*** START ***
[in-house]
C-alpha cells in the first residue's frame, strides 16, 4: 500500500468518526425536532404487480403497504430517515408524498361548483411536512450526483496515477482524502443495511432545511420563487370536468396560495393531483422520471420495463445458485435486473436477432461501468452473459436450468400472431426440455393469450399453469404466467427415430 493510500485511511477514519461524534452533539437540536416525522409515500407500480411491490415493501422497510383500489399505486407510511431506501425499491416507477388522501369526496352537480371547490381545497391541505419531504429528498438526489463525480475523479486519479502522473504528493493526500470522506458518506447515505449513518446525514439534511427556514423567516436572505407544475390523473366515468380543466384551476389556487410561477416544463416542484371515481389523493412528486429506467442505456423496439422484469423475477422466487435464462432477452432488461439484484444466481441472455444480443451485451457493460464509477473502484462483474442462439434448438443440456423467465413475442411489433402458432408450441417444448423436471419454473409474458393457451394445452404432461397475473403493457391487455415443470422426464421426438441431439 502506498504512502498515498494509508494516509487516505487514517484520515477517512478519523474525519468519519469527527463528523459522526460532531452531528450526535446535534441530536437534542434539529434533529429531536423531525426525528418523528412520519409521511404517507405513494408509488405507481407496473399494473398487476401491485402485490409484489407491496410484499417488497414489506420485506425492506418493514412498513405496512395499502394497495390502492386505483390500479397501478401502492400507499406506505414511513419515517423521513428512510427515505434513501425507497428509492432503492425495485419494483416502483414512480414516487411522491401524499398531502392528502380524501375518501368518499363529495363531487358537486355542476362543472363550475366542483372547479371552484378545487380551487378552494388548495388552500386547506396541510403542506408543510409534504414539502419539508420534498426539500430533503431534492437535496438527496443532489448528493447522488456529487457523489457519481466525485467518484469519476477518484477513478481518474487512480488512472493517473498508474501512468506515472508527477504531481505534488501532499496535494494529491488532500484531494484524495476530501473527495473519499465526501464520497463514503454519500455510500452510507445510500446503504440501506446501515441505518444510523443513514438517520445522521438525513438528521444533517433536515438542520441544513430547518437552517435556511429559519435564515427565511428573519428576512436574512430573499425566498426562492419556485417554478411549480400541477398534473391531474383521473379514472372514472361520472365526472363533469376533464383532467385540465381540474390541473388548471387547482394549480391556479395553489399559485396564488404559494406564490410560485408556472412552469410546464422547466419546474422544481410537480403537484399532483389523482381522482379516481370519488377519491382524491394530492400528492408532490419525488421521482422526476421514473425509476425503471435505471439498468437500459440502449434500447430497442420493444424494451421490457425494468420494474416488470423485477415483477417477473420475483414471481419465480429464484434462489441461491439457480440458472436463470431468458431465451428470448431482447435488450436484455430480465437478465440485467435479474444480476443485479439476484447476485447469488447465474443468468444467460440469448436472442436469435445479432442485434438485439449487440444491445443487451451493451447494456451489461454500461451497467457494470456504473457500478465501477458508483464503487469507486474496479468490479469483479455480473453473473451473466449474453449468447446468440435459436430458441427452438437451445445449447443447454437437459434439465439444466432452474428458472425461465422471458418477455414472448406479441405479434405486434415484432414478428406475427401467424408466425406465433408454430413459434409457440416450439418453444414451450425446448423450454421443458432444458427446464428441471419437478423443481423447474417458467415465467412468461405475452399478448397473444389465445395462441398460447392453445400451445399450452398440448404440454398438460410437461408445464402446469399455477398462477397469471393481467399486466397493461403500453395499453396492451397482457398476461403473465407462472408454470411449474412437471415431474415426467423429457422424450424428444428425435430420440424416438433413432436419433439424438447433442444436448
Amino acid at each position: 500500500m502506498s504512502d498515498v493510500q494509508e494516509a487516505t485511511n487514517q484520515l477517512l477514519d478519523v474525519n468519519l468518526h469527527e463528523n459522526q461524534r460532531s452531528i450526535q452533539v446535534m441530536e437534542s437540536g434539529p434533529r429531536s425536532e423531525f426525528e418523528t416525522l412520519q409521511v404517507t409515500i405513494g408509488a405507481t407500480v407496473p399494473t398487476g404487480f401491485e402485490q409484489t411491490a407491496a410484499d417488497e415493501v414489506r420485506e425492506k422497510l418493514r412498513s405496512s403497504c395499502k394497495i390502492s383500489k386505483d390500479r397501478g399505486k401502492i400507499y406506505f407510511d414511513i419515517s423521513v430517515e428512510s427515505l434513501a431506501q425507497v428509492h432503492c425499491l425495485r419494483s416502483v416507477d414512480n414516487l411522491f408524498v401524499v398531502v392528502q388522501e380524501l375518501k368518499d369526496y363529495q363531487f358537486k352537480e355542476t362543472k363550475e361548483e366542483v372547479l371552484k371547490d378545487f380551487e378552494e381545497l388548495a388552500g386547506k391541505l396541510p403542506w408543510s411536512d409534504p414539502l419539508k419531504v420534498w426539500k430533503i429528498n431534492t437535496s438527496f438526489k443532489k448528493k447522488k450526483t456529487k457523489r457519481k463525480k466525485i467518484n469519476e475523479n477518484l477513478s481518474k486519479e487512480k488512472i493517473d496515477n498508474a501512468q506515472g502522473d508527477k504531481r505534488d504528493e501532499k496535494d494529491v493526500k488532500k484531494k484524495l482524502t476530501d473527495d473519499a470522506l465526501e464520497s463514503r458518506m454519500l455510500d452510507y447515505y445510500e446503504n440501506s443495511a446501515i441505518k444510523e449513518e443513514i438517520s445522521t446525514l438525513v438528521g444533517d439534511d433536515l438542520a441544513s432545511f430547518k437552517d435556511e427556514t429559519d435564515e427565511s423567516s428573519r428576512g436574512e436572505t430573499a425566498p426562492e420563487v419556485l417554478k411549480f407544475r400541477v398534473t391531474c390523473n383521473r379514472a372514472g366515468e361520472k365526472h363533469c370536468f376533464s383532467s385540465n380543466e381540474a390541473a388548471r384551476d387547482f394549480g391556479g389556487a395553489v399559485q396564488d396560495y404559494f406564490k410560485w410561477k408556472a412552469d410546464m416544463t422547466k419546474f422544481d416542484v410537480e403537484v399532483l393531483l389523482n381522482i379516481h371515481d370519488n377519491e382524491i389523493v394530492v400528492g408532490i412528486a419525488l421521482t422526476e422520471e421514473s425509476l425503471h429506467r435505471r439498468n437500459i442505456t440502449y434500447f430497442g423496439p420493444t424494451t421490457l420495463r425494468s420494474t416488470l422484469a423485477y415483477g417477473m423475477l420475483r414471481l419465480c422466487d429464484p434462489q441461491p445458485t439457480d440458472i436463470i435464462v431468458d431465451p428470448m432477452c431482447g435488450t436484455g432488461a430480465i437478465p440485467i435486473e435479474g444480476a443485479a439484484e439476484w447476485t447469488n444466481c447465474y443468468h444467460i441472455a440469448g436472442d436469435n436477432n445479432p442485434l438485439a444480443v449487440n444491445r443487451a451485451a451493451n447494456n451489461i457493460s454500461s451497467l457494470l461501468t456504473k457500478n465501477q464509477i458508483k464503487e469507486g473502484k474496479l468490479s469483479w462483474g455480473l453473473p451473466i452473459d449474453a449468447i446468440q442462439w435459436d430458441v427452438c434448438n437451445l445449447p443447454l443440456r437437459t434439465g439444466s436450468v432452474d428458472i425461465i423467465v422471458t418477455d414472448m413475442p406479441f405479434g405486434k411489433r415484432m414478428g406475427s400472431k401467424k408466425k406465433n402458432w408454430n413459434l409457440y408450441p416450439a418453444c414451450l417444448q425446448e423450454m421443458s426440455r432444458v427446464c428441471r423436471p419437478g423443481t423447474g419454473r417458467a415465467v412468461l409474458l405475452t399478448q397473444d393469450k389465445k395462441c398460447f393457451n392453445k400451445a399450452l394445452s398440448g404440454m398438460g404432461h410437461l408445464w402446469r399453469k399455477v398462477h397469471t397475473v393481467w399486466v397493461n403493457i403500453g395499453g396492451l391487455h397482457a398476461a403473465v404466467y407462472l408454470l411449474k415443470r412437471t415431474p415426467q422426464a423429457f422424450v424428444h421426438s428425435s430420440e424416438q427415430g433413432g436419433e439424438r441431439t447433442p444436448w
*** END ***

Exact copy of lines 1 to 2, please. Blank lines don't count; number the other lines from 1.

[in-house]
C-alpha cells in the first residue's frame, strides 16, 4: 500500500468518526425536532404487480403497504430517515408524498361548483411536512450526483496515477482524502443495511432545511420563487370536468396560495393531483422520471420495463445458485435486473436477432461501468452473459436450468400472431426440455393469450399453469404466467427415430 493510500485511511477514519461524534452533539437540536416525522409515500407500480411491490415493501422497510383500489399505486407510511431506501425499491416507477388522501369526496352537480371547490381545497391541505419531504429528498438526489463525480475523479486519479502522473504528493493526500470522506458518506447515505449513518446525514439534511427556514423567516436572505407544475390523473366515468380543466384551476389556487410561477416544463416542484371515481389523493412528486429506467442505456423496439422484469423475477422466487435464462432477452432488461439484484444466481441472455444480443451485451457493460464509477473502484462483474442462439434448438443440456423467465413475442411489433402458432408450441417444448423436471419454473409474458393457451394445452404432461397475473403493457391487455415443470422426464421426438441431439 502506498504512502498515498494509508494516509487516505487514517484520515477517512478519523474525519468519519469527527463528523459522526460532531452531528450526535446535534441530536437534542434539529434533529429531536423531525426525528418523528412520519409521511404517507405513494408509488405507481407496473399494473398487476401491485402485490409484489407491496410484499417488497414489506420485506425492506418493514412498513405496512395499502394497495390502492386505483390500479397501478401502492400507499406506505414511513419515517423521513428512510427515505434513501425507497428509492432503492425495485419494483416502483414512480414516487411522491401524499398531502392528502380524501375518501368518499363529495363531487358537486355542476362543472363550475366542483372547479371552484378545487380551487378552494388548495388552500386547506396541510403542506408543510409534504414539502419539508420534498426539500430533503431534492437535496438527496443532489448528493447522488456529487457523489457519481466525485467518484469519476477518484477513478481518474487512480488512472493517473498508474501512468506515472508527477504531481505534488501532499496535494494529491488532500484531494484524495476530501473527495473519499465526501464520497463514503454519500455510500452510507445510500446503504440501506446501515441505518444510523443513514438517520445522521438525513438528521444533517433536515438542520441544513430547518437552517435556511429559519435564515427565511428573519428576512436574512430573499425566498426562492419556485417554478411549480400541477398534473391531474383521473379514472372514472361520472365526472363533469376533464383532467385540465381540474390541473388548471387547482394549480391556479395553489399559485396564488404559494406564490410560485408556472412552469410546464422547466419546474422544481410537480403537484399532483389523482381522482379516481370519488377519491382524491394530492400528492408532490419525488421521482422526476421514473425509476425503471435505471439498468437500459440502449434500447430497442420493444424494451421490457425494468420494474416488470423485477415483477417477473420475483414471481419465480429464484434462489441461491439457480440458472436463470431468458431465451428470448431482447435488450436484455430480465437478465440485467435479474444480476443485479439476484447476485447469488447465474443468468444467460440469448436472442436469435445479432442485434438485439449487440444491445443487451451493451447494456451489461454500461451497467457494470456504473457500478465501477458508483464503487469507486474496479468490479469483479455480473453473473451473466449474453449468447446468440435459436430458441427452438437451445445449447443447454437437459434439465439444466432452474428458472425461465422471458418477455414472448406479441405479434405486434415484432414478428406475427401467424408466425406465433408454430413459434409457440416450439418453444414451450425446448423450454421443458432444458427446464428441471419437478423443481423447474417458467415465467412468461405475452399478448397473444389465445395462441398460447392453445400451445399450452398440448404440454398438460410437461408445464402446469399455477398462477397469471393481467399486466397493461403500453395499453396492451397482457398476461403473465407462472408454470411449474412437471415431474415426467423429457422424450424428444428425435430420440424416438433413432436419433439424438447433442444436448